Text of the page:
Saturday, 1 September 2012

Television - Doctor Who 'Asylum Of The Daleks' review


UPDATE: Now with an extra serving of Jenna Louise Coleman after the jump!

The sixth season of new Who steadily fell apart under the weight of showrunner Steven Moffat's convoluted plotting. For its seventh year, the season is being divided - five episodes in 2012, a Christmas special, then the last eight in 2013 - and the promise is for a greater number of spectacular stand-alones. Judging by 'Asylum Of The Daleks', the strategy already seems to be paying dividends: Moffat's work during Russell T. Davies' tenure, and his ongoing success with Sherlock, shows his expert ability at handling complicated short-term narratives, where over full seasons he tends to tie himself up in the myriad loose plot strands.

'Asylum', though, was a return to the effortlessly confident Moffat of old, deftly spinning an engaging yarn with plenty of ideas to hold the attention, but never losing track of them. Two climactic twists showed a writer having as much fun offering tantalising hints for the future - and they don't get much more tantalising than Jenna Louise Coleman - as rewriting the past of television's longest running science-fiction series.
  
Opening with a pan across wartorn Skaro is a brave move, immediately effective at communicating the gravity of the situation. It might create a slight continuity problem with what we know of how the Doctor ended the Time War, since Skaro would surely be locked in the same 'Moment' as Gallifrey, but even if Moffat opts to leave that discrepancy hanging, I don't imagine many fans will (for once) complain. Moffat has often used compelling ideas to hide a slight lack of internal logic behind them, and while that strategy is too easily exposed over a full season, it can work well within the rapid pacing of a single episode. 'Asylum' wasn't short of ideas, and while not all of them necessarily added anything on a narrative level, it certainly enriched the texture of the episode and the series to have a greater insight into the Daleks' twisted concept of beauty and political hierarchy.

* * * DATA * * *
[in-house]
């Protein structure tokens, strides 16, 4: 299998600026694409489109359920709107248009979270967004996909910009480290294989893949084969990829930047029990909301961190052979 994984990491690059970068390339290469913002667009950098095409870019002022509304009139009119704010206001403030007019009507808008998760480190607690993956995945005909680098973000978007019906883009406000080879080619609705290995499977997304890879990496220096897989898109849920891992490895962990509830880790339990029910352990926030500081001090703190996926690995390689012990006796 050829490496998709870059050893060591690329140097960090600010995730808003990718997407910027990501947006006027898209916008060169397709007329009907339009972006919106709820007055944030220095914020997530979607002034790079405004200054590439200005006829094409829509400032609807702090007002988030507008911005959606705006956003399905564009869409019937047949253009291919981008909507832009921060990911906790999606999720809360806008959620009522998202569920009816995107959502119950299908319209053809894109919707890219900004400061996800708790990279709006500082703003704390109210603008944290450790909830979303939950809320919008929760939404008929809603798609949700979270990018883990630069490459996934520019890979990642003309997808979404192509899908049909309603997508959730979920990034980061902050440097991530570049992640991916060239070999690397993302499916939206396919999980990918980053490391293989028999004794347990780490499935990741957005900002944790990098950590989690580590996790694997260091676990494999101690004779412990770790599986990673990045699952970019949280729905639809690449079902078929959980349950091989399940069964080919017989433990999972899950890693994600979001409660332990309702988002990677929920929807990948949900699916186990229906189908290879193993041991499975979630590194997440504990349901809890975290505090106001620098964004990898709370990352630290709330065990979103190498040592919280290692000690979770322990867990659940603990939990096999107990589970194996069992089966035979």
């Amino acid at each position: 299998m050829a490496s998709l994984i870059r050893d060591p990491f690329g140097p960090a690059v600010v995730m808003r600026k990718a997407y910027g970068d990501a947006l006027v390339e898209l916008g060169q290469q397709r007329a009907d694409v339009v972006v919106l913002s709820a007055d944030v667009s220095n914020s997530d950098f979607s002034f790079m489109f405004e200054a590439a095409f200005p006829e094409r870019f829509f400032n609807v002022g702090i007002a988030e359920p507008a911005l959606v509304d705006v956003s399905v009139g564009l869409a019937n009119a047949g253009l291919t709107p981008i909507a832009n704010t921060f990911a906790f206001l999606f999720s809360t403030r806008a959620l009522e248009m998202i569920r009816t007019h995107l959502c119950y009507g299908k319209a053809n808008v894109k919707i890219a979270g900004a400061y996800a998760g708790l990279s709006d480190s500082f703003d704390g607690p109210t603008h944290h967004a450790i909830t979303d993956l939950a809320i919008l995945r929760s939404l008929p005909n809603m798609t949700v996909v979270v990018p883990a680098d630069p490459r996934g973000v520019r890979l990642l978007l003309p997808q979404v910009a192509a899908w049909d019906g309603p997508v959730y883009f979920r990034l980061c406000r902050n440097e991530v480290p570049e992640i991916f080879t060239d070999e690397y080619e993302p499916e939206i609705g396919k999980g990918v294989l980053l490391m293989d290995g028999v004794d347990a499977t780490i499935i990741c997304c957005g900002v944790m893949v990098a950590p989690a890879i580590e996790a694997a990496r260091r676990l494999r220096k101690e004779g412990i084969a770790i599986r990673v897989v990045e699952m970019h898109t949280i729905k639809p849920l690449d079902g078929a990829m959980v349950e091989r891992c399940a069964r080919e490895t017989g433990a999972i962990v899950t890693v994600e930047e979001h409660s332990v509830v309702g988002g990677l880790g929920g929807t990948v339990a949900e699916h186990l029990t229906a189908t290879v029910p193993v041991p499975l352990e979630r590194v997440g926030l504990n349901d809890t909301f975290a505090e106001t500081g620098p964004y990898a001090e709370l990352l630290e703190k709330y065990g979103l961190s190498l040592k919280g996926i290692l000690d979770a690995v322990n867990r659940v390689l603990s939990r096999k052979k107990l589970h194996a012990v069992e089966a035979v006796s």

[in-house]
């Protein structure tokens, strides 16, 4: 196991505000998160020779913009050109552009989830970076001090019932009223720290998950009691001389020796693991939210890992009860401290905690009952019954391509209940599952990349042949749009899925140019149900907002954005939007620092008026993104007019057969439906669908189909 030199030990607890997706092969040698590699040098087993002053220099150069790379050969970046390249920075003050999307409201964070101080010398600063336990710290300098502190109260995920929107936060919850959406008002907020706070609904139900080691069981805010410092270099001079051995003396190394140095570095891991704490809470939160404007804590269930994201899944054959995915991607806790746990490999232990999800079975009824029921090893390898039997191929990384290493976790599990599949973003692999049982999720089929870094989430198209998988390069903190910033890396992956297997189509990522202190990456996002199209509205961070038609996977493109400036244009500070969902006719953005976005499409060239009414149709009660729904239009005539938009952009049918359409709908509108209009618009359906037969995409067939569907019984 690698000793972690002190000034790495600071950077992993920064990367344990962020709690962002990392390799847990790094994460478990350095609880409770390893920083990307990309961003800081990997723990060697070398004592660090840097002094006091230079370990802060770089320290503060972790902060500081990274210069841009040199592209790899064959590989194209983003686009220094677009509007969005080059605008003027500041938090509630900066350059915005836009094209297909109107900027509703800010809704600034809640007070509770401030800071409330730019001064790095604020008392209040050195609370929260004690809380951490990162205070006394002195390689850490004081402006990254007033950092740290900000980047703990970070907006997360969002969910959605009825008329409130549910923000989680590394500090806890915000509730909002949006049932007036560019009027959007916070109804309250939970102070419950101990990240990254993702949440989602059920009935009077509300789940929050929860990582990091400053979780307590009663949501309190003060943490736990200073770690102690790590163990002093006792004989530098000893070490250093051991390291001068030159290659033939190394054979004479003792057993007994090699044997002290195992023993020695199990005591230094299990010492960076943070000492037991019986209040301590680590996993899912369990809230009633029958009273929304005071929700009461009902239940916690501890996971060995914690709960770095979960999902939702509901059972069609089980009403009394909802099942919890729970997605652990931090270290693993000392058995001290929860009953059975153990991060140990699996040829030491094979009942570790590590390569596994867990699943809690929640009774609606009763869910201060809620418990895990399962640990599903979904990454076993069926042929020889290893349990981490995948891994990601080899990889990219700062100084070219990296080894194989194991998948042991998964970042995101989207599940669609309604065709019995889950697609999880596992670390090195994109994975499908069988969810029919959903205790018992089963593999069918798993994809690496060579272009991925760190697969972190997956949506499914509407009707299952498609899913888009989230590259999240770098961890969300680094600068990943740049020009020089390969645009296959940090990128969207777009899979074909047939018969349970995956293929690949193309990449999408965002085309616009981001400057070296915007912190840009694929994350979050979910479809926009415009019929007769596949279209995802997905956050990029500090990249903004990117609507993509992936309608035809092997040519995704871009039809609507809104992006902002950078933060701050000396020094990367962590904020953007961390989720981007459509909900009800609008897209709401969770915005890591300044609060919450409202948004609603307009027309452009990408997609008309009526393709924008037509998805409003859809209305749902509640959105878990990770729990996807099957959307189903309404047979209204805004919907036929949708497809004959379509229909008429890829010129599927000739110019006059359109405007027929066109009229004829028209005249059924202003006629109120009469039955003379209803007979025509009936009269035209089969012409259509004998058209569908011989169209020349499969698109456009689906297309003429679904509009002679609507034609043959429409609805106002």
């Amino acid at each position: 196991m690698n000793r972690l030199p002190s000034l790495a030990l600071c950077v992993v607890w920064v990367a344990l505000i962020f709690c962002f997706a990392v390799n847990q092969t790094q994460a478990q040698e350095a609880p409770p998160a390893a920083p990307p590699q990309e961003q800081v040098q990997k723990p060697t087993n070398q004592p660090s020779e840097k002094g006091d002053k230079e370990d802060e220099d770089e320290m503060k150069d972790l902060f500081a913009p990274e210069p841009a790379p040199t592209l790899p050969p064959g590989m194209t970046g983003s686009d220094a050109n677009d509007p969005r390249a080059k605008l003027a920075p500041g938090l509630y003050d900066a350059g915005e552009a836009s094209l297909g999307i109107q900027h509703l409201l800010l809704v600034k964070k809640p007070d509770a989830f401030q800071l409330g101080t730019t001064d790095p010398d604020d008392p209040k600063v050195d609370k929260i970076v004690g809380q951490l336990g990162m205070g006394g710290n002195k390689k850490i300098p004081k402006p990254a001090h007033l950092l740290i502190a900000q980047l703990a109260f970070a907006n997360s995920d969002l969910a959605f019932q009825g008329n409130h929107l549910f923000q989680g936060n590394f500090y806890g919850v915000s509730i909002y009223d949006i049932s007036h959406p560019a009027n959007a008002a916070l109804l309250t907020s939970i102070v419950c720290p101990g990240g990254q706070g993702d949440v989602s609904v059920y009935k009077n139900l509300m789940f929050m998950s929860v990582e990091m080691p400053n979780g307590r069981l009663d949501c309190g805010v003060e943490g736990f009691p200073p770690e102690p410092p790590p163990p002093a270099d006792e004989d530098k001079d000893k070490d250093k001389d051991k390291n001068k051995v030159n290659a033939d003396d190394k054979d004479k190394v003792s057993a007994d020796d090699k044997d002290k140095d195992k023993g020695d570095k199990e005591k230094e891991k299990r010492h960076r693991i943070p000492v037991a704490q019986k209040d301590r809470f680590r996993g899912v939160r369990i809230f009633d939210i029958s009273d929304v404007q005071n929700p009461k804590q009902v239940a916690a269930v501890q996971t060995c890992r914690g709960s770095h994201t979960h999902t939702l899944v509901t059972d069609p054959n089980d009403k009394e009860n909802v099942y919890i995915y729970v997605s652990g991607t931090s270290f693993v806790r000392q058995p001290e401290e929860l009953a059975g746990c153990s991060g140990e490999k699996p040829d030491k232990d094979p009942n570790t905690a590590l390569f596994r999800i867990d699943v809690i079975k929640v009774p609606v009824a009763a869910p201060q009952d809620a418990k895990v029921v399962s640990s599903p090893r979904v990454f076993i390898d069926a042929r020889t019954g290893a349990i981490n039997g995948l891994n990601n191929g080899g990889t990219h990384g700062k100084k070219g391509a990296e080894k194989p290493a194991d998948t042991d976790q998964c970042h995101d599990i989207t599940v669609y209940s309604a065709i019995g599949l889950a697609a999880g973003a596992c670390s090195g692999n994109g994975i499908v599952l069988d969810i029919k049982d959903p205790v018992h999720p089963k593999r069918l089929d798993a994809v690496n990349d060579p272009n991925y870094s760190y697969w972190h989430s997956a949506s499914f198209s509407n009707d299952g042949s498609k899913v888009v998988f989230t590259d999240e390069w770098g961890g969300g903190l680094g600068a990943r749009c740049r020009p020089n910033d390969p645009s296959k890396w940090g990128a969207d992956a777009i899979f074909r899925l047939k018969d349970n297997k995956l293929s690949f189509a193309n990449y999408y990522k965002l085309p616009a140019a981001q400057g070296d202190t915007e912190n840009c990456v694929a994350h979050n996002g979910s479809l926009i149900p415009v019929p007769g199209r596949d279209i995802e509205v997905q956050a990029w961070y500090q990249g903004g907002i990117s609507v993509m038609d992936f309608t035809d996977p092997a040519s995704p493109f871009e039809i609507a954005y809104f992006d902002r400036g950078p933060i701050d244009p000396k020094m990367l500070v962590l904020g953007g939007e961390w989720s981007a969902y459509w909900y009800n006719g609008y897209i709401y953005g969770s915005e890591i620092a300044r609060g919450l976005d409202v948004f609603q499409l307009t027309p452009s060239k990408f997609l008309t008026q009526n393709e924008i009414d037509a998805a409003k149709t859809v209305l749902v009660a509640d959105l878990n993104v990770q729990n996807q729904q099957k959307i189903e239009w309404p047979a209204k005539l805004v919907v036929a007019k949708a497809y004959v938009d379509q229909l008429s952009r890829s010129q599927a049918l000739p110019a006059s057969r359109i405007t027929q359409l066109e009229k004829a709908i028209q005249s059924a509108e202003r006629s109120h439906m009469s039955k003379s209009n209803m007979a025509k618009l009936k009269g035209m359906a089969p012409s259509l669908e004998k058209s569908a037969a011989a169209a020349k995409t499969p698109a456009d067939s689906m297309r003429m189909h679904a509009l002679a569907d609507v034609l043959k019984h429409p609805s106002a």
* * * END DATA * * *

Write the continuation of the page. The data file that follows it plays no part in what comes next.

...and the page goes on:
Those number of dramatic locations within the first fifteen minutes set the tone for an episode which generally looked fantastic, moving from the crumbling cities of Skaro to the Dalek parliament and snow-capped surface of the Asylum planet. If the lowered number of episodes per year means a higher budget for each, and I'm inclined to believe that's the case since we're getting 'Dinosaurs On A Spaceship' next week, it's a move I'm all in favour of. Modern Who can tend to look a bit boxed-in, and while a great deal of 'Asylum' took place indoors, the variety of locations made it feel more expansive.